These men are special for many reasons but the fact that they stood up and said “send me” at time of war speaks volumes as to their character. Becoming a member of the military is always a big decision, but to do so at time of war speaks well of a young man who could have easily opted for a safer existence.

You out there on the parade field- Don’t ever think that the kids running around on some college campuses protesting and whining have anything on you. you are privileged to have the one advantage that all covet… you will know many of life’s truths – you’ll know about the goings on in Iraq, Afghanistan, Djibouti, the Philippines, the Balkans and many other places. You won’t have to guess or base an opinion on some bespectacled so called expert, or Hollywood “professional pretender” who defines danger as crossing the street, leaving campus, or having a decaf latte instead of a regular. Your head will not be filled with the empty theory of the old pathetic slackers who teach on many campuses… the ones who ran to Canada, or hid out in Europe, while many of the vets with us here today put it all on the line in a place called Vietnam.  The snide arrogant crowd who spend the day blaming America for every wrong in the world before going home to sleep at night under the blanket of freedom provided by better men.

You’ll see more in the next 5 years than many will in a lifetime, and because of this you will know some of life’s hard truths and some of its purest devotions. You’ll never have to guess.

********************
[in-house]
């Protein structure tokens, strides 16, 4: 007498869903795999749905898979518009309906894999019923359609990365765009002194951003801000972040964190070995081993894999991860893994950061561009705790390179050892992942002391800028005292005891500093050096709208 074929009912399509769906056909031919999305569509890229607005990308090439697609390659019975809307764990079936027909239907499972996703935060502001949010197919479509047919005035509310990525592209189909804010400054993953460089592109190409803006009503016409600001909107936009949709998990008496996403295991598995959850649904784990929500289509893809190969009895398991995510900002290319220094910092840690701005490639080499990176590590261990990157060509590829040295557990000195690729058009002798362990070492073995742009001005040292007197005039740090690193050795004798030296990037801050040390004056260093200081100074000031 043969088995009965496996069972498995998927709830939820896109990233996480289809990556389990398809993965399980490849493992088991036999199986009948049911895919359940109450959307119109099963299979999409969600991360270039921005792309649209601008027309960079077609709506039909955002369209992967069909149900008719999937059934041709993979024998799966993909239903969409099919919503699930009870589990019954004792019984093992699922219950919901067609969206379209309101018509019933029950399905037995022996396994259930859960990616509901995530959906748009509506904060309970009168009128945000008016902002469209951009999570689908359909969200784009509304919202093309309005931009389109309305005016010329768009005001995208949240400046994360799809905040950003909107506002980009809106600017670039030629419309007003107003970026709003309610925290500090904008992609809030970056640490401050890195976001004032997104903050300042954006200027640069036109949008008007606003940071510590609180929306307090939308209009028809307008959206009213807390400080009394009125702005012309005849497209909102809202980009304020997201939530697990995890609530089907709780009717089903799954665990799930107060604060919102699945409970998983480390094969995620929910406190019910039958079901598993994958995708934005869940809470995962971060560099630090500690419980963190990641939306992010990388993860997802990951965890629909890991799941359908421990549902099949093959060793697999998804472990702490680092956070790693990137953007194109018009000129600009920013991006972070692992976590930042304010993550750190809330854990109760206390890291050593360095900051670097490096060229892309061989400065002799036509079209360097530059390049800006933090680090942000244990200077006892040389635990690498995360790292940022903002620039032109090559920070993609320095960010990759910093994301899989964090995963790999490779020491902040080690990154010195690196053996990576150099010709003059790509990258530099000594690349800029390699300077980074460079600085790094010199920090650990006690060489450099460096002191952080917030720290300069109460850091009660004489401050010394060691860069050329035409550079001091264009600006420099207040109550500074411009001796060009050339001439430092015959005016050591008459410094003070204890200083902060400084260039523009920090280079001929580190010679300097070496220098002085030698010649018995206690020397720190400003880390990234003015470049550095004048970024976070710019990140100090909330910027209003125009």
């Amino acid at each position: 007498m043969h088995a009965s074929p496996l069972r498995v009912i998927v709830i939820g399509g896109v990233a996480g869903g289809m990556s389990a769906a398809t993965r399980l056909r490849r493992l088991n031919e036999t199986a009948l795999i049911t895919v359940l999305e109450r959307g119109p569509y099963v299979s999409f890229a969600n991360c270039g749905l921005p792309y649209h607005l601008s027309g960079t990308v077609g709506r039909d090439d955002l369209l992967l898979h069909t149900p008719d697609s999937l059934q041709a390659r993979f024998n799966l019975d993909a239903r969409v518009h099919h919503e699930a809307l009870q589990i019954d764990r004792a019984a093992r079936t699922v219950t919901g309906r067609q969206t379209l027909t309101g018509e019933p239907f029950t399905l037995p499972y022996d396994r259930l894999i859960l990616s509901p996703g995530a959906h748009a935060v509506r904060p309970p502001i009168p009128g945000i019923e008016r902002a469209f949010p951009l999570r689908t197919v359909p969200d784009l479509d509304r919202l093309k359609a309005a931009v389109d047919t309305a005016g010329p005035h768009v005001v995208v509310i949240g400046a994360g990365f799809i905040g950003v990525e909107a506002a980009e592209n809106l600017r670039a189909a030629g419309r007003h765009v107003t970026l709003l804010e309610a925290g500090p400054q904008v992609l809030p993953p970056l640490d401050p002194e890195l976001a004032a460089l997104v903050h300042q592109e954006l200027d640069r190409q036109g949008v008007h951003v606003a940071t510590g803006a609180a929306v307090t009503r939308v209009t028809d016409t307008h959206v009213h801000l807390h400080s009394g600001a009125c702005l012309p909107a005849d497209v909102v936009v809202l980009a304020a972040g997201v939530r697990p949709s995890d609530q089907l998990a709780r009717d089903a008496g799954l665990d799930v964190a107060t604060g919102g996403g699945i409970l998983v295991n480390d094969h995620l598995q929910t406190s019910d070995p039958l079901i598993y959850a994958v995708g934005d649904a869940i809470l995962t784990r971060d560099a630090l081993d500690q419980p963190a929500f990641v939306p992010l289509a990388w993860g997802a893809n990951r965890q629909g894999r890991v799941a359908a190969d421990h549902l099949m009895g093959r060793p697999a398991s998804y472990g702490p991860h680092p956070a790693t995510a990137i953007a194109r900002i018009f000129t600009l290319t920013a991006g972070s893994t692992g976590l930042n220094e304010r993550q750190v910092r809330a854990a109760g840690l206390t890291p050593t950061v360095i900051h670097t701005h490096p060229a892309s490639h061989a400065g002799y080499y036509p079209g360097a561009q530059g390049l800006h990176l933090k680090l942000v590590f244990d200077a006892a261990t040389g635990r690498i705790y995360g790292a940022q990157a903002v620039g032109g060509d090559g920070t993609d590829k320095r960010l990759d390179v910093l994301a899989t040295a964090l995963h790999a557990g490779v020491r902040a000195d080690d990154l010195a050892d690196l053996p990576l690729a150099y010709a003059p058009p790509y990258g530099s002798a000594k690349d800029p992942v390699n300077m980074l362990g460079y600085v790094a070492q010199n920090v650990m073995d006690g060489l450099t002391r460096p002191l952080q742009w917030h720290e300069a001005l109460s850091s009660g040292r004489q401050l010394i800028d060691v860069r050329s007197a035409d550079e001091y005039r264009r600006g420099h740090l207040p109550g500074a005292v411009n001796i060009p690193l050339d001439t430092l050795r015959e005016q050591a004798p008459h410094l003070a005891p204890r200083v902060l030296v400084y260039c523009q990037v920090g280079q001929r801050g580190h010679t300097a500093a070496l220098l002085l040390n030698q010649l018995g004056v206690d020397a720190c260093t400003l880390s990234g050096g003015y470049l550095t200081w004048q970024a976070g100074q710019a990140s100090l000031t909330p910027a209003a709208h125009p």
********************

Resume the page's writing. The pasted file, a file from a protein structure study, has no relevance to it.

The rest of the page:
I know that these complimentary words may come as a surprise to some of you because we have tried to be hard on you…hard because what lies ahead will be tremendously challenging and for many the defining chapter of your lives. Life as an infantryman is not easy, and the collective goal of those of us charged with your training has been to make sure that you understand that. Your drill sergeants and commanders have humped the steep mountains of Afghanistan with a 120 pound rucksack on their back — grasping for breath in the thin mountain air in pursuit of the enemy — quadricep muscles screaming — back aching, sleep and rest not forthcoming…your drill sergeant has chased the enemy through the streets of Baghdad or Ramadi… reacted to IED’s, and fought the enemy from 10 feet away.

Don’t let the pessimistic television talking heads, high browed newspaper writers, Hollywood idiots, or any other faction of the “blame america first” crowd get you down! I’m speaking of the “latte biscotti crowd”. They are simple background chatter men….and will always exist on the periphery of any endeavor that requires selfless service or loyalty. They are not worthy of your concern and truth be told – in the pit of their cowardly hearts – they wish they could be like you.

I for one will never…ever… apologize for being an American and don’t you ever feel that you have to. We’re not perfect but I can think of no place better. We didn’t become the great country that we are by accident….we earned it! —- And while we were at it— we kept and continue to keep a large portion of the world free. American blood and sacrifice is the indisputable part of the world equation. More people in this world are trying to come to our shores than any other country. We remain the beacon of hope for many, and god willing it will always be so. We’re number 1…don’t apologize for it – be damn proud.

Full text of the Colonel’s speech is here, video here. I recommend the video.

Print This Post   E-Mail This Post/Page

Rose in Full Bloom at Grandma's

Filed under:Photography, Inspiring, Cool Stuff, Friends, Family — posted by Tyler on June 9, 2006 @ 5:55 pm

Full Bloom
Originally uploaded by Tyler Slack.

I used my new macro skills that John clued me in on and took some pictures at Grandma’s house. Here is one of seven that I really thought turned out well.